Colombia: Indigenous rights violated by state forces

A declaration, made as part of the Second Mission in Support of the Kankuamo Indigenous People of the Sierra Nevada de Santa Marta, condemns the repeated violations of international humanitarian laws by the Colombian ‘public forces’ (a term that envelopes the country’s army, navy, air force, and national police force) that have been proven to occur within the Kankuamo reserve. The Mission is particularly concerned by the militarization of the lands, an open violation of the Colombian Constitution which recognises the indigenous authorities as administrators of their territories.

Mission observers have confirmed that military bases can be found next to civilian buildings, placing at risk the physical, spiritual, cultural and psychological wellbeing of the Kankuamo communities of the zone. This situation sheds light on the disrespect of the autonomy of the indigenous people over their lands. The most serious case is one where a military base in the Guatapuri community is located right next to the only high school in the area, a place which is also a sacred site for the 4 indigenous communities (Kankuamos, Arhuacos, Kogis and Wiwa) of the Sierra Nevada de Santa Marta region. 

After visiting the Atanquez, Chemesquemena, Guatapurí and La Mina communities, and following meetings with local spiritual and institutional indigenous authorities, the Mission‘s observers express a strong condemnation for the evident violations of human rights persistently made against the Kankuamo indigenous people. After gathering direct testimonies from the families of men and women who have been unjustly imprisoned and threatened with violence, they demand the release of all of these prisoners.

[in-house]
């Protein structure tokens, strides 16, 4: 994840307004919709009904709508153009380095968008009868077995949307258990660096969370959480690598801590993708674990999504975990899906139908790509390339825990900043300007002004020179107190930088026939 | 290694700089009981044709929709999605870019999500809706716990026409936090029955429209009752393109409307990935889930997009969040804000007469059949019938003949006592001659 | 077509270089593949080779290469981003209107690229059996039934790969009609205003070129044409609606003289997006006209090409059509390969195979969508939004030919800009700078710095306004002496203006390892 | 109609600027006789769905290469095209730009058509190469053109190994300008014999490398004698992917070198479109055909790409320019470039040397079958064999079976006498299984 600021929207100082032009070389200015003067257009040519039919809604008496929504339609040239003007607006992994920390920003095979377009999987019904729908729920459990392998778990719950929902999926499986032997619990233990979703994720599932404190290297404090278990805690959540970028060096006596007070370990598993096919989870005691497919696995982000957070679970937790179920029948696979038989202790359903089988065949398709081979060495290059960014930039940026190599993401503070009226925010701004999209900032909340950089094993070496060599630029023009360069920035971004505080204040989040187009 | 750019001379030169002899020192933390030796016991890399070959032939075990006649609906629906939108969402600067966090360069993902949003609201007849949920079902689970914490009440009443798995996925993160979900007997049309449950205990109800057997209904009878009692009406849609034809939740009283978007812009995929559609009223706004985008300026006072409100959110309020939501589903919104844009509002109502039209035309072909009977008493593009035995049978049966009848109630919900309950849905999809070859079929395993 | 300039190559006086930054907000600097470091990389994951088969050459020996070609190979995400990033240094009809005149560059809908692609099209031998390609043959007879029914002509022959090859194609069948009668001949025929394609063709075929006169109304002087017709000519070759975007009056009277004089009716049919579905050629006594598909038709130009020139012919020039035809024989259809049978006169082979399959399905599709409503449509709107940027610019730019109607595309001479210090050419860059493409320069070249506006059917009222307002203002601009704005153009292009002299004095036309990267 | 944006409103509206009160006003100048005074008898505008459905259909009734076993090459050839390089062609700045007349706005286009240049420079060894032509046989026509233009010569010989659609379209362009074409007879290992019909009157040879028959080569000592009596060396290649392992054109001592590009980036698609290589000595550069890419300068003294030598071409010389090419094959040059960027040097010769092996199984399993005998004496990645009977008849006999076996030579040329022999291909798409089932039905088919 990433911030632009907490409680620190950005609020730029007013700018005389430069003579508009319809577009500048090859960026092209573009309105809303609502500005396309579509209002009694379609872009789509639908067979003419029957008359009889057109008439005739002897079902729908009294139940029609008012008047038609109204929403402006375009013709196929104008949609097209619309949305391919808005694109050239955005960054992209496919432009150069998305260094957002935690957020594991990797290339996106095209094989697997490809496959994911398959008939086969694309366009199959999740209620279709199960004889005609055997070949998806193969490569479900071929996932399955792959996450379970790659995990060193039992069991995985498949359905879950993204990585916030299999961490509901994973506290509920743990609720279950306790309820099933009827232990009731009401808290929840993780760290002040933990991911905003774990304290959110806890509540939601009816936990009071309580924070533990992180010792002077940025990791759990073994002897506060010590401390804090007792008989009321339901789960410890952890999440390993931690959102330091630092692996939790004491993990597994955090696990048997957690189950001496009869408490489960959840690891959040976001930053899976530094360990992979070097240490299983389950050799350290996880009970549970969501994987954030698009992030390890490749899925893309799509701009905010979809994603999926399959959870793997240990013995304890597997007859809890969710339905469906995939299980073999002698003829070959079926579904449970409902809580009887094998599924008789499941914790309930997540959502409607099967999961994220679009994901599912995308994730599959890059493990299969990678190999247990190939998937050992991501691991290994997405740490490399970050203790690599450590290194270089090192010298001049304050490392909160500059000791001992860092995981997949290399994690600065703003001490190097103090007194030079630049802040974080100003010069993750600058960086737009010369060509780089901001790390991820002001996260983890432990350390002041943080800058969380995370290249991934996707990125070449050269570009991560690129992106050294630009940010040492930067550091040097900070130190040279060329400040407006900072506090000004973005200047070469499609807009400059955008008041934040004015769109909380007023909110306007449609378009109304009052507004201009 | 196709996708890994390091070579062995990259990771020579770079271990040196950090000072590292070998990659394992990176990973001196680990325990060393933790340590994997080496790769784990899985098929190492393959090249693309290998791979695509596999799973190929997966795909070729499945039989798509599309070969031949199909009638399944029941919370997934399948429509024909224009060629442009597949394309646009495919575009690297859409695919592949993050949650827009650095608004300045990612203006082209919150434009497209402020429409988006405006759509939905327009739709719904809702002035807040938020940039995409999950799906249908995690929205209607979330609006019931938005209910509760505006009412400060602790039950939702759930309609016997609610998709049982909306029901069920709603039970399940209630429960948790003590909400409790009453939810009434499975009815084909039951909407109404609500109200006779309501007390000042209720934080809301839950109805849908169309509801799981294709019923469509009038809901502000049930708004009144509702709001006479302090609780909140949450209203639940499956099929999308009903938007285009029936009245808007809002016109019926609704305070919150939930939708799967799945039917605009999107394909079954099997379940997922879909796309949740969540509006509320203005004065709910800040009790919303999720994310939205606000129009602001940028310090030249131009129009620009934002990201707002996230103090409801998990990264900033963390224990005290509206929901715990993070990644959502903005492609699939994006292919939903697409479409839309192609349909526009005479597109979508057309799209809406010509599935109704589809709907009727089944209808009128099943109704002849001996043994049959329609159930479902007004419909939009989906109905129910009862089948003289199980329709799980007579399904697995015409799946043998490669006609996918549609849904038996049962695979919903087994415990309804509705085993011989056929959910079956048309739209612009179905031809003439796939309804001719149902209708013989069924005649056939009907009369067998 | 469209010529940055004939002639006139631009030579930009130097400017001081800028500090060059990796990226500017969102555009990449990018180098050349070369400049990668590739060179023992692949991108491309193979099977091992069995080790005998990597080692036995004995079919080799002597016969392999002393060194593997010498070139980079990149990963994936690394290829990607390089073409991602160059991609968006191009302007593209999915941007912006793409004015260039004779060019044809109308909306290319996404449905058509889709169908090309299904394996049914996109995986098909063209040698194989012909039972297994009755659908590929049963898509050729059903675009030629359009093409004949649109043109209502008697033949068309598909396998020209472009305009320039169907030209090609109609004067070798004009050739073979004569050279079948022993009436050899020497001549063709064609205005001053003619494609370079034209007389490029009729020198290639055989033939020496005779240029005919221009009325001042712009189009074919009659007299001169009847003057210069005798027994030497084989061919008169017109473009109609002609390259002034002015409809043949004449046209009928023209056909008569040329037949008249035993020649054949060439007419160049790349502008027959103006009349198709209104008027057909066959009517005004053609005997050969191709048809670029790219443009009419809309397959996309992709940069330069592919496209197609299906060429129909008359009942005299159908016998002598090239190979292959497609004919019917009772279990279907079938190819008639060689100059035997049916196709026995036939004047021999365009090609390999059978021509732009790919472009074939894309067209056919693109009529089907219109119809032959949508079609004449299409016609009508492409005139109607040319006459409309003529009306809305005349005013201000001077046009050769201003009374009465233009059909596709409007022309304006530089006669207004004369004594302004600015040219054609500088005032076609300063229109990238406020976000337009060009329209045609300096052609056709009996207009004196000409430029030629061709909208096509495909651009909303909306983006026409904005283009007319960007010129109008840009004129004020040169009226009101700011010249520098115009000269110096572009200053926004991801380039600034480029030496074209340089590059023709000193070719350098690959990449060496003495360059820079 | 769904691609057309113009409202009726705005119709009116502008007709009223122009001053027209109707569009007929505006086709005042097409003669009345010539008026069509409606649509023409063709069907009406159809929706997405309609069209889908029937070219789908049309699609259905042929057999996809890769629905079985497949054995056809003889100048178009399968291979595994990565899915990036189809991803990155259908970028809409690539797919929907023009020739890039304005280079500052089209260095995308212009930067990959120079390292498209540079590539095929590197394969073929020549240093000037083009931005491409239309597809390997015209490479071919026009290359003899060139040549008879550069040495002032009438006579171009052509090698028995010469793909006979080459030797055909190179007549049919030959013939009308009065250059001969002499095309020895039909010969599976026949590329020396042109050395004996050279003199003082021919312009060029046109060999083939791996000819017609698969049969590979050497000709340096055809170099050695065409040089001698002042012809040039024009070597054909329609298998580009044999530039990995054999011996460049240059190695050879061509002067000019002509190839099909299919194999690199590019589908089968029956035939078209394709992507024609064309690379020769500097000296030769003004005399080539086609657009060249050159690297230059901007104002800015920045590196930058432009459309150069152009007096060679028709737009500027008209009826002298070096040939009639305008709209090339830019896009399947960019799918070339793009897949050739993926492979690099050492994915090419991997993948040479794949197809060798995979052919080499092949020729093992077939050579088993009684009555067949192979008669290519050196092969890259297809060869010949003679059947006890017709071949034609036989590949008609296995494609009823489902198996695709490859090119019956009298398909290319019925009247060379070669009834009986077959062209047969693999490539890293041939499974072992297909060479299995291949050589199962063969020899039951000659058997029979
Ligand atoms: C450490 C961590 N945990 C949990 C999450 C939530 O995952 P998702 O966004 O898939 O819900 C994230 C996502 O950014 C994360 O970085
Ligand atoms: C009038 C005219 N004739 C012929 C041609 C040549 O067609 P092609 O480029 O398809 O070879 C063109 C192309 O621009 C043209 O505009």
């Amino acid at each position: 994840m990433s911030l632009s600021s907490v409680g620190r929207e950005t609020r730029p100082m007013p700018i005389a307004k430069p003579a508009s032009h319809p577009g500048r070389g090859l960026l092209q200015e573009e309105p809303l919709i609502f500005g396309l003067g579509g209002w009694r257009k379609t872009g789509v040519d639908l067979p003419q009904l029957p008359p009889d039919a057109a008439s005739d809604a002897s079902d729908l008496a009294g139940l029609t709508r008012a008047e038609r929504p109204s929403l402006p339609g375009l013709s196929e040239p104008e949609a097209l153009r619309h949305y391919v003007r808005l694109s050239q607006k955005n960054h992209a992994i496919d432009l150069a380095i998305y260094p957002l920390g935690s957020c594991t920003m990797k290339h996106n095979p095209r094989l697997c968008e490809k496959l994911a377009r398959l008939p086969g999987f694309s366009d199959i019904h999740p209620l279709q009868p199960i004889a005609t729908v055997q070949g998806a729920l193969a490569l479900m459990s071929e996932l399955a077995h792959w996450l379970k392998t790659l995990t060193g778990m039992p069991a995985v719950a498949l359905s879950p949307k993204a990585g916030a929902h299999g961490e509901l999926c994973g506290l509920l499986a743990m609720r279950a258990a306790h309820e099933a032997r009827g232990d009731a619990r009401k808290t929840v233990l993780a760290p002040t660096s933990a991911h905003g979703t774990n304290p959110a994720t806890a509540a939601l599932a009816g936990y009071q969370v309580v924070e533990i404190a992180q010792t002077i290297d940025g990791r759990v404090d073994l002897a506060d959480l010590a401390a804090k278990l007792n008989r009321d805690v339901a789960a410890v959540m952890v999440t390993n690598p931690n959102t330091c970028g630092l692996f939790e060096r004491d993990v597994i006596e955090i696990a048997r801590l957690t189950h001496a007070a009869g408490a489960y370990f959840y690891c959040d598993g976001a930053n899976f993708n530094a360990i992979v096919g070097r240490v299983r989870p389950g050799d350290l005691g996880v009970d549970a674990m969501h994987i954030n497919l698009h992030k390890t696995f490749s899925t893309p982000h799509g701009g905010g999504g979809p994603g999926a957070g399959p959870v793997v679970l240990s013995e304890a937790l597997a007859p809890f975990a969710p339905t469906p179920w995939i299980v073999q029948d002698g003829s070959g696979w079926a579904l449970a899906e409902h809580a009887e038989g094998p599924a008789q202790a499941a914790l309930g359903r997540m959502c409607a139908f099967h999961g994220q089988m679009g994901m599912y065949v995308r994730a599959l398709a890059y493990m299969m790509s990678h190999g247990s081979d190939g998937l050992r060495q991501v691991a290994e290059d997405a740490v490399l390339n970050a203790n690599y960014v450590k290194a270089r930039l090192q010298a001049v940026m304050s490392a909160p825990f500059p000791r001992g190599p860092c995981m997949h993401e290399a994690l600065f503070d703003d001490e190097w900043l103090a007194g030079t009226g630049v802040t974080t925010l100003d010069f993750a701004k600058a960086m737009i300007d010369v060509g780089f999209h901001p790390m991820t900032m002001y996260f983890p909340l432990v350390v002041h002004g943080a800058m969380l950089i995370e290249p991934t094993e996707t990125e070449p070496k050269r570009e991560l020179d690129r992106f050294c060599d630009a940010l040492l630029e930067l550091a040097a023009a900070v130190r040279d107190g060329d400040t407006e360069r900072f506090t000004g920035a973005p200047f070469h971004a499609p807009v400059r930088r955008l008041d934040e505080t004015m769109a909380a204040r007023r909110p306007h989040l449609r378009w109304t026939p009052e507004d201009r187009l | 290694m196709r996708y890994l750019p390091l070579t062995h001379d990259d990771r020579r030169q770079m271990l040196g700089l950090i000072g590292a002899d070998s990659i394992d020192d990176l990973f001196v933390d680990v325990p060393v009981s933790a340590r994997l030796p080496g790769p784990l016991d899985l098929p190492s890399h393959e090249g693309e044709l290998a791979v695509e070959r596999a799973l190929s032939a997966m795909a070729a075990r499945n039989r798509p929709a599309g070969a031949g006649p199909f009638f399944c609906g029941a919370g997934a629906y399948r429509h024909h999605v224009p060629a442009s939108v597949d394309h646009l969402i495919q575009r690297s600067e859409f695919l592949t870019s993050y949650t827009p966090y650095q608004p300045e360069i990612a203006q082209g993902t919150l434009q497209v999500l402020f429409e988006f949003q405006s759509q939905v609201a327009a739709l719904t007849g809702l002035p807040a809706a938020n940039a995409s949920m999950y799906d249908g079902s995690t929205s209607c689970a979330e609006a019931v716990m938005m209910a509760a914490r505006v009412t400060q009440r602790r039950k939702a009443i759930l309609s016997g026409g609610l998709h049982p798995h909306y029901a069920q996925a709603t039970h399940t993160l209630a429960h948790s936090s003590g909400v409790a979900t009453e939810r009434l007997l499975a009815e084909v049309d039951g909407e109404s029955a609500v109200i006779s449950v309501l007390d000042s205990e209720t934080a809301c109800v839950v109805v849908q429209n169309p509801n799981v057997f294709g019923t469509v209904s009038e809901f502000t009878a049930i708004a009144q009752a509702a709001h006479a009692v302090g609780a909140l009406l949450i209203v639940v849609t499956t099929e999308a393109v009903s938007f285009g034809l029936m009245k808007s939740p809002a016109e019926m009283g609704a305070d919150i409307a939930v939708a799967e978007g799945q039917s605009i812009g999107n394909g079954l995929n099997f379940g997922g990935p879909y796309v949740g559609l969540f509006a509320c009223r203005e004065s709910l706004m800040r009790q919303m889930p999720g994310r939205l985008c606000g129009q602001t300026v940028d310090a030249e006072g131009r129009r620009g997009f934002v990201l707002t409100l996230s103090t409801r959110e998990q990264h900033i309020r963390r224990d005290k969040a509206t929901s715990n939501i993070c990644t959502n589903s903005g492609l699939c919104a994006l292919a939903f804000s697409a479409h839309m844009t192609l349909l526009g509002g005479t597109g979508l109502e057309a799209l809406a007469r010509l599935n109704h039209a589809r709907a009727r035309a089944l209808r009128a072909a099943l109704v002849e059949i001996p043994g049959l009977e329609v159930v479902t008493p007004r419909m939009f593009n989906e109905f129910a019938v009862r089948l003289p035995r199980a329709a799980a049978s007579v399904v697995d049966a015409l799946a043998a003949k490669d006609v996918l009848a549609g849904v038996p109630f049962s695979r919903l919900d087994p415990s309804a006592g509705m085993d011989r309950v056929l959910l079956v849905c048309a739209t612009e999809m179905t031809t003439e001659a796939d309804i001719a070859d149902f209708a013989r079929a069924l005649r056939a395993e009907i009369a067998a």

As a result of a meeting between the Mission and the municipal authorities of Valledupar and the Cesar provinces, the following agreements were reached and taken on board by the Provincial Administration: the relocation of the troops situated on sacred sites and areas protected by international humanitarian laws, such as schools and medical centres; and to respect of the rights of the  indigenous authorities of the four Sierra Nevada communities to prior consultation and endorsement in the face of any intervention in their territories, especially with regard to the construction of the Besotes dam.

Additionally, there was a commitment made to advance arrangements with the municipal government to eliminate the Corregidurías of the Kankuamo reserve, as these interfere with the autonomy and strengthening of its own government; and to bring forward negotiations with the Colombian Institute of Family Wellbeing (Instituto Colombiano de Bienestar Familiar or ICBF) to adjust the evaluation and operation systems of the community children’s centres to traditional practices, as well as improving the economic conditions of the community centres’ women workers.

The secretary of the provincial government has also made a commitment to guarantee all the participants of the Mission, as well as their team of reporters, entry into the Valledupar Judicial Prison in order to investigate the situation of the Kankuamo men and women unlawfully, and in some cases arbitrarily, detained; victims of unjustified court orders.

The NGOs, and the political, social and unionist organisations participating in this Mission affirmed that they will strengthen their support for the Kankuamo people, primarily in relation to the unjust and arbitrary detentions, and also with regards to the carrying-out of large-scale projects within the reserve that may threaten the integrity and sacredness of their lands.

First published in

Translated by translator, Rachel Eckersley